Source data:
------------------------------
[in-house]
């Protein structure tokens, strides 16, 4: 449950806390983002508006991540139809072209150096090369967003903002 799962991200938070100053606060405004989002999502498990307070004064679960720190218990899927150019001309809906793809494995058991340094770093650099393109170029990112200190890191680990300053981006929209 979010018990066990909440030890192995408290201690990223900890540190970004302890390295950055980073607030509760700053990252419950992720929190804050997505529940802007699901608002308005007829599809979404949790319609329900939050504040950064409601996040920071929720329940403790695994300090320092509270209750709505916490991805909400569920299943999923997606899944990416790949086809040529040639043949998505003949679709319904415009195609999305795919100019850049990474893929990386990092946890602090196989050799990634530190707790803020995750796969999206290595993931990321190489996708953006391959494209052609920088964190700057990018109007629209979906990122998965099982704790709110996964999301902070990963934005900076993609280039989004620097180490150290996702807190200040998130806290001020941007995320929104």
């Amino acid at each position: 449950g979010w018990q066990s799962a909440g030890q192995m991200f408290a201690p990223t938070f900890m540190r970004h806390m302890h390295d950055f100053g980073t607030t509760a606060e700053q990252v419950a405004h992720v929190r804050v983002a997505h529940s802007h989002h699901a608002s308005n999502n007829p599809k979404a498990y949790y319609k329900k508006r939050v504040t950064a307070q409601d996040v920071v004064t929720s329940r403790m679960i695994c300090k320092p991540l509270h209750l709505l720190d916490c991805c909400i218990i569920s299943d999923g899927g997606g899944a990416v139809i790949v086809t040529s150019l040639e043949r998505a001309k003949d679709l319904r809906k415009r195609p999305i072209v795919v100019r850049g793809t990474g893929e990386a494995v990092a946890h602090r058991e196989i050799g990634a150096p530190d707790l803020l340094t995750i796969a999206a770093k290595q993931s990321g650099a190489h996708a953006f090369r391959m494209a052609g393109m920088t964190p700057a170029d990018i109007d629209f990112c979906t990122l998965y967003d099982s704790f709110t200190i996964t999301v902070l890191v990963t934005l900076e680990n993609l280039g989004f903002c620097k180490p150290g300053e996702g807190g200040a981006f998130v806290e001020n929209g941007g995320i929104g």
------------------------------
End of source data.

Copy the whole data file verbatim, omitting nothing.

[in-house]
């Protein structure tokens, strides 16, 4: 449950806390983002508006991540139809072209150096090369967003903002 799962991200938070100053606060405004989002999502498990307070004064679960720190218990899927150019001309809906793809494995058991340094770093650099393109170029990112200190890191680990300053981006929209 979010018990066990909440030890192995408290201690990223900890540190970004302890390295950055980073607030509760700053990252419950992720929190804050997505529940802007699901608002308005007829599809979404949790319609329900939050504040950064409601996040920071929720329940403790695994300090320092509270209750709505916490991805909400569920299943999923997606899944990416790949086809040529040639043949998505003949679709319904415009195609999305795919100019850049990474893929990386990092946890602090196989050799990634530190707790803020995750796969999206290595993931990321190489996708953006391959494209052609920088964190700057990018109007629209979906990122998965099982704790709110996964999301902070990963934005900076993609280039989004620097180490150290996702807190200040998130806290001020941007995320929104």
């Amino acid at each position: 449950g979010w018990q066990s799962a909440g030890q192995m991200f408290a201690p990223t938070f900890m540190r970004h806390m302890h390295d950055f100053g980073t607030t509760a606060e700053q990252v419950a405004h992720v929190r804050v983002a997505h529940s802007h989002h699901a608002s308005n999502n007829p599809k979404a498990y949790y319609k329900k508006r939050v504040t950064a307070q409601d996040v920071v004064t929720s329940r403790m679960i695994c300090k320092p991540l509270h209750l709505l720190d916490c991805c909400i218990i569920s299943d999923g899927g997606g899944a990416v139809i790949v086809t040529s150019l040639e043949r998505a001309k003949d679709l319904r809906k415009r195609p999305i072209v795919v100019r850049g793809t990474g893929e990386a494995v990092a946890h602090r058991e196989i050799g990634a150096p530190d707790l803020l340094t995750i796969a999206a770093k290595q993931s990321g650099a190489h996708a953006f090369r391959m494209a052609g393109m920088t964190p700057a170029d990018i109007d629209f990112c979906t990122l998965y967003d099982s704790f709110t200190i996964t999301v902070l890191v990963t934005l900076e680990n993609l280039g989004f903002c620097k180490p150290g300053e996702g807190g200040a981006f998130v806290e001020n929209g941007g995320i929104g």